By Kelly Dearmore
By Jim Schutze
By Rachel Watts
By Lauren Drewes Daniels
By Anna Merlan
By Lee Escobedo
By Alice Laussade
Ours is a reissue society now, a collection of lost tapes and found masters and other such detritus being wiped off, polished up, and sold as new; the music business has given up on selling us interesting new todays, so they just throw out more and more yellowed yesterdays and hope we're suckers enough to think it'll do--which it probably will. The digital age means nothing goes out of print anymore, especially 1960s garage-rock, which has become the fodder of choice. Seems the European craze of latching onto discarded American rock from that decade has finally caught on over here--then again, sooner or later, every trash heap becomes a gold mine.
In recent weeks, discs have been issued from the likes of Collectables Records (a shady reissue label based out of Pennsylvania), Crypt Records (based in Germany with offices in Los Angeles), and AIP Records (also L.A.-based, distributed through the respectable Bomp label) featuring dozens of lost (and then some) artists from the 1960s. And then, on September 15, the environmentally friendly Rhino Records, which never met a piece of debris it didn't love, will issue a four-disc collection built around Lenny Kaye's (in)famous Nuggets compilation, the only album on Rolling Stone's list of top-200 albums never before released on CD--till, of course, now. The boxed set will feature more than 100 lost proto-punk tracks from the '60s, ranging from such well-knowns as Sam the Sham's "Wooly Bully" and the Kingsmen's "Louie Louie" to the abandoned likes of Gonn's "Blackout of Gretely" and the Blues Magoos' "(We Ain't Got) Nothin' Yet."
But all four collections have some value where Dallas and Texas bands are concerned; if nothing else, such backward-glancing reminds us that local rock and roll did not start the moment Edie Brickell jumped up on a stage and stole the New Bohemians from themselves. Crypt's Teenage Shutdown series contains contributions from two Dallas-based bands from the 1960s: The Five Americans' "Slippin' and Slidin'" and The Esquires' "Come On, Come On." The Nuggets box also features the Five Americans (this time with "I See the Light"), in addition to Mouse and the Traps' "A Public Execution" and "Maid of Sugar, Maid of Spice" and Sam the Sham & The Pharaohs, fronted by the East Dallas-born Sam Samudio.
The Pebbles, Volume II two-fer from AIR features at least one Texas band, Neal Ford and the Fanatics from Houston; God knows how many more of the 53 bands are from around here--the thing is so shabbily put together, the liner notes might as well be in Braille. (Perhaps we'll make a call to Andy Brown in Houston, a damned talented writer who has spent the last forever putting together the first volume of his recently debuted fanzine Brown Paper Bag, dedicated to researching and preserving Texas' garage-rock past--now there's a man with time, hahahaha, on his hands.) Three Dallas bands are represented on Collectables' Green Crystal Ties, Volume 2: Oak Cliff's The Penthouse 5 (with the folksy rocker "You're Always Around"), Dallas' Sounds Unlimited (whose "Roll Over Beethoven" is talent very limited), and, again, The Esquires, with the groovy psych-out "Judgment Day" and the pretty (weird) "These Are the Tender Years."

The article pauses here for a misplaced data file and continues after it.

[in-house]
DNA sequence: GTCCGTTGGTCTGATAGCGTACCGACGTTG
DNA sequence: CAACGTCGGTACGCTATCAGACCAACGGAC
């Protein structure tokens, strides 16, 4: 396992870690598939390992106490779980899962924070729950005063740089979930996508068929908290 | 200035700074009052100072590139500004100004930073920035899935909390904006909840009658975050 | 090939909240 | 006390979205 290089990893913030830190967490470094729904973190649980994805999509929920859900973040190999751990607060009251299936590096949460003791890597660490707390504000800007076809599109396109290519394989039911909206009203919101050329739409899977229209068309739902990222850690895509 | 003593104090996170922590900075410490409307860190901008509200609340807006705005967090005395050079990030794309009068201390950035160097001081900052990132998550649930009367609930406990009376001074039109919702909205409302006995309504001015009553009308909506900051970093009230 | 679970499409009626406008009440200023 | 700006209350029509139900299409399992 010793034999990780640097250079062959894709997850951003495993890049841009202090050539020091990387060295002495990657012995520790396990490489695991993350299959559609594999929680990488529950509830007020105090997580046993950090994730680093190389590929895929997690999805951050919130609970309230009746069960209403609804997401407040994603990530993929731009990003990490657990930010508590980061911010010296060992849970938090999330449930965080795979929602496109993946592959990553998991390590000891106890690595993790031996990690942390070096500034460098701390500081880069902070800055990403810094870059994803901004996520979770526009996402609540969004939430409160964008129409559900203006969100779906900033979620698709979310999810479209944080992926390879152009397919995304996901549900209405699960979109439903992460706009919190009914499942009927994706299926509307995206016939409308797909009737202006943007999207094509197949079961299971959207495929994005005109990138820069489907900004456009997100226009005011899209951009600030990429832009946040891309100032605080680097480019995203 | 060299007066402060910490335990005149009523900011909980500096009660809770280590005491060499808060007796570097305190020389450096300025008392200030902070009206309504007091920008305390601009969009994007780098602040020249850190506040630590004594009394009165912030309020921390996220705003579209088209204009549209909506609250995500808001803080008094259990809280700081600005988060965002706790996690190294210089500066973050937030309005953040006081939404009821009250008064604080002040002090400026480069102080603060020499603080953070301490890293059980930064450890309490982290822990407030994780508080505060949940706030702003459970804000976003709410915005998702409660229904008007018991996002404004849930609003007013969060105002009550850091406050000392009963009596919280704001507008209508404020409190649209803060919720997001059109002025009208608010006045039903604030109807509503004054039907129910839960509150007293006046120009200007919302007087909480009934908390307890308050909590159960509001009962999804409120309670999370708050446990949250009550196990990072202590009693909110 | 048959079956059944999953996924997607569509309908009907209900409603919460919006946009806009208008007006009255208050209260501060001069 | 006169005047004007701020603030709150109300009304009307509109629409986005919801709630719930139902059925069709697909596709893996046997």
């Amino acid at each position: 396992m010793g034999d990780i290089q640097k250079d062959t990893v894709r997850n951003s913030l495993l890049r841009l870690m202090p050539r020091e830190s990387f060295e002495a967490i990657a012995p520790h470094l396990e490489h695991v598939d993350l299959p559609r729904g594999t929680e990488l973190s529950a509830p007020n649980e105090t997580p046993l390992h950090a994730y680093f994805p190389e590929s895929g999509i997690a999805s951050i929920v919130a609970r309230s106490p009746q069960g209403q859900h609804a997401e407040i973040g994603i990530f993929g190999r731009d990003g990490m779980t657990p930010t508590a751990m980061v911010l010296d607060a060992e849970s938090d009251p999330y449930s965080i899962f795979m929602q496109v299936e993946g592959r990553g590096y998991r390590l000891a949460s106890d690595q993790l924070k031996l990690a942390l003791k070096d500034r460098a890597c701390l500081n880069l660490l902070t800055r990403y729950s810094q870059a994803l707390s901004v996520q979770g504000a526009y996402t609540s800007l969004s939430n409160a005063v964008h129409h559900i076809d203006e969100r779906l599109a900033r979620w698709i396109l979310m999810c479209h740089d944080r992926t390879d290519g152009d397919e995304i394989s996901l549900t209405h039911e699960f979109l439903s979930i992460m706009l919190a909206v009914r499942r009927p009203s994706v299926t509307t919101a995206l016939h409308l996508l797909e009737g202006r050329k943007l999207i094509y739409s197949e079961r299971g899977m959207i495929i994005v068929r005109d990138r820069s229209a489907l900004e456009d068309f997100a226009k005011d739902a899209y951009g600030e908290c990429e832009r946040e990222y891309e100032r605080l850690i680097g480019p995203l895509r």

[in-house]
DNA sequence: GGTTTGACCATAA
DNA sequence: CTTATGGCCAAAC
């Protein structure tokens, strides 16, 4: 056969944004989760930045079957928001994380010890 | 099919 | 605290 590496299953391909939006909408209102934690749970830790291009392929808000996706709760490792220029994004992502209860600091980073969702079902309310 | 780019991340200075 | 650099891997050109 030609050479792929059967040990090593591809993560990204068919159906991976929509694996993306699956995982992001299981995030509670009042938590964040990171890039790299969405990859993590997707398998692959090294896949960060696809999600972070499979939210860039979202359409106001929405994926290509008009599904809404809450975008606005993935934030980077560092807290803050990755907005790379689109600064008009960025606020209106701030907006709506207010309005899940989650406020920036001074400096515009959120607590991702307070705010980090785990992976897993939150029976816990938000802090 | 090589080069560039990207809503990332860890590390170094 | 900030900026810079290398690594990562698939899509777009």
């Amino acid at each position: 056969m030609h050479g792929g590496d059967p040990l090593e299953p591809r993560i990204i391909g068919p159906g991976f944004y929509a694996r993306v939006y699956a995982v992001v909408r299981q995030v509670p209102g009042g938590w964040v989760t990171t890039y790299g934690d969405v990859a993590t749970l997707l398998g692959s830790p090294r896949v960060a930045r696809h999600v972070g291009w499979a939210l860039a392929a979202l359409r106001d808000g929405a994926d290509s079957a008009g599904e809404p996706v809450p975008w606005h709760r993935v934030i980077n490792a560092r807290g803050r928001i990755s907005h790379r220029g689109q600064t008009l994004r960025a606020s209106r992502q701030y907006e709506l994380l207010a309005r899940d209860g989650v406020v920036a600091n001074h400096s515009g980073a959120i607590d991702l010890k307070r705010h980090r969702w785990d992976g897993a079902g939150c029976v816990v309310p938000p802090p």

"God, I haven't thought about The Esquires in years," says Chuck Snellings--who was, 30-plus years ago, the guitarist and co-songwriter in...The Esquires. "But, you know, one day a guy from New York City called me and told me 'Come On, Come On' was the No. 1 requested song on this cult underground oldies station up there. And I hear we're pretty big in Germany."
Snellings long ago put the band behind him; he lives in Eugene, Oregon, where he sells instruments, plays in a couple of bands, and tries to keep the past from catching up with him. Until he was contacted by the Dallas Observer, he had no idea the band was being reissued on two brand-new collections; no one called and asked for his permission, and no one will be sending him or his old bandmates a royalty check. But, believe it or not, that's just as well with him.
"I've got other things happening," he says. "I'm an author trying to get things published. I do wonder who will get the money. I mean, that seems to be a pretty slick deal to put these things out and not have to pay the authors. But we didn't make anything back then. If it does something now, it'd be kind of nice to hear something, but I'm not going to worry about it now."
Chuck Snellings, like his old bandmate Wes Horne (now a teacher in Burleson), was a hard man to track down. Not too many old-timers remember The Esquires. Until these reissues, they were lost to the past, just another Dallas band come and gone during a decade when every teenager seemed to join a band and record a single. There were hundreds of bands like The Esquires back then, some of which spat out future stars. Jimmie Vaughan and Doyle Bramhall played in the Chessmen; ZZ Top's Frank Beard and Dusty Hill played in The Warlocks and American Blues, while England Dan Seals and John Ford Coley were in Southwest FOB (the singular subject of their own recent reissue).